Felonies swamp DA’s Office
Judicial District gets OK to hire new investigator
October 11, 2007
Steamboat Springs — An increase in felony cases across the 14th Judicial District is overloading the District Attorney’s Office and could result in the hire of a new investigator.
District Attorney Bonnie Roesink said Wednesday that her office has handled 489 felony cases in Routt, Moffat and Grand counties in 2007, an increase of about 10 percent. She said 131 of those cases originated in Routt County.
A recent alleged murder in Steamboat Springs, an alleged vehicular homicide in South Routt, an alleged murder and alleged attempted murder in Craig, the retrial for Thomas Lee Johnson and a vehicular homicide case that was recently assigned from the 9th Judicial District have swamped the local DA’s Office, Roesink said.
“In my 20 years, this is the highest number of serious cases I’ve seen come all at once,” she said.
In a Sept. 25 letter to the Routt County Board of Commissioners, Roesink expressed concern that violent crimes will continue to escalate in Northwest Colorado.
“The explosive growth in our communities is a harbinger of more serious crime,” Roesink wrote.
Recommended Stories For You
In an effort to ensure that all the district’s cases, not just felonies, are being handled appropriately, Roesink requested funding from three counties to hire a second full-time investigator for the last months of 2007 and for all of 2008.
“It’s really been a strain to have one person covering nearly 9,000 miles of a district,” she said.
On Tuesday, county commissioners in Routt and Grand counties approved Roesink’s request. Moffat County has offered tentative approval and is scheduled to take up the matter next week.
Routt County commissioners agreed to increase the DA’s Office budget by $16,305 for salaries, benefits and operating expenses in 2007, and to increase the budget by about $31,000 in 2008. Routt, Grand and Moffat counties each pay a portion of salaries and benefits for the DA’s Office, based on each county’s population. Each county has its own operating budget.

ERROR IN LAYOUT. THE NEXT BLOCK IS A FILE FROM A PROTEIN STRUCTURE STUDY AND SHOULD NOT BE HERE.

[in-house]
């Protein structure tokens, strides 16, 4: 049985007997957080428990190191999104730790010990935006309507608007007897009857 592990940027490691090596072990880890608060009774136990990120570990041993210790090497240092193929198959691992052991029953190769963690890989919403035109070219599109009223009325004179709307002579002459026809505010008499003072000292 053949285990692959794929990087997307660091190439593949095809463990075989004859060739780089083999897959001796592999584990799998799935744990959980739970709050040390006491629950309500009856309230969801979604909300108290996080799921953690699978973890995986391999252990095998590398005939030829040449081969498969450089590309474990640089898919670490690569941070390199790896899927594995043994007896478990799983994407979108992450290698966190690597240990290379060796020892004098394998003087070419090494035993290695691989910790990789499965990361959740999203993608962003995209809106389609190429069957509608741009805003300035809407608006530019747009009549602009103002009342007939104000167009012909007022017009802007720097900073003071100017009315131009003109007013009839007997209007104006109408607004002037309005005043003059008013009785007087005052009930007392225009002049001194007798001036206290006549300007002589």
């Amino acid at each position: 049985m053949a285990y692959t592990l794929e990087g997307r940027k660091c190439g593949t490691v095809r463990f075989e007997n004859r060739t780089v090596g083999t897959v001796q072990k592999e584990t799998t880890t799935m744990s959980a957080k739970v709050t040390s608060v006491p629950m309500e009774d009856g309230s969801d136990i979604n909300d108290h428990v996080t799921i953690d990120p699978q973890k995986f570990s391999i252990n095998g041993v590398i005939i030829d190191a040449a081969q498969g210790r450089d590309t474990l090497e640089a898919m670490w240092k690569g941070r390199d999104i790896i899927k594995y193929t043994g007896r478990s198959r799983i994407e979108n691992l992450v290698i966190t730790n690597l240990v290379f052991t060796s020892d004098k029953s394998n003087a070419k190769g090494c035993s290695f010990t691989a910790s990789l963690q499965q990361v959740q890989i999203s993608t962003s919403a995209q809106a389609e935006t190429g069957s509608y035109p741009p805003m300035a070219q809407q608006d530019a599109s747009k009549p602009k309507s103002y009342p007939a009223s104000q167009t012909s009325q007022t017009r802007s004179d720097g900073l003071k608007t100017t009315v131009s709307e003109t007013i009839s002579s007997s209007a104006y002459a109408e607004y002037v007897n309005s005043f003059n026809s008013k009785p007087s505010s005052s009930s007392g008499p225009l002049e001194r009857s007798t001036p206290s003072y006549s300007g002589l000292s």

Joe DeAngelo is the district’s only investigator, Roesink said. He started working for the DA’s Office in January 2006. Because of budget cuts, the DA’s Office has lost two full-time investigator positions throughout the years, she said.
DeAngelo, who taught a class for Moffat County law enforcement officers Tuesday, said he has been working between 60 and 70 hours a week for the past three months, while juggling between as many as 20 cases at a time.
“It’s been brutal,” he said.
DeAngelo said he has to prioritize how much time he spends investigating each case.
“Because of our current situation, all my time has been dedicated to these very serious crimes,” he said. “Hiring another (investigator) is a great benefit.”
DeAngelo said another investigator would lessen the time he spends traveling and allow him to dedicate time to putting together “solid cases” for DA’s Office attorneys to prosecute.
“It’s really an issue of public safety,” he said. “We have a great lifestyle in all three counties, but we’ve been hit with a rash of very serious crimes. We need to be able to investigate and prosecute (the cases) to the fullest extent of the law in order to preserve that quality of life. We needed an additional position to do that properly.”
Routt County Commissioner Doug Monger said Tuesday that adding an investigator to the DA’s Office reflects “the reality of what’s going on.”
“We’re aware and cognizant of what’s going on,” he said.
Commissioner Nancy Stahoviak agreed.
“For us, things just continue to escalate for the DA’s Office in terms of the seriousness of the crimes that are coming across,” she said.
-To reach Alexis DeLaCruz, call 871-4234
or e-mail firstname.lastname@example.org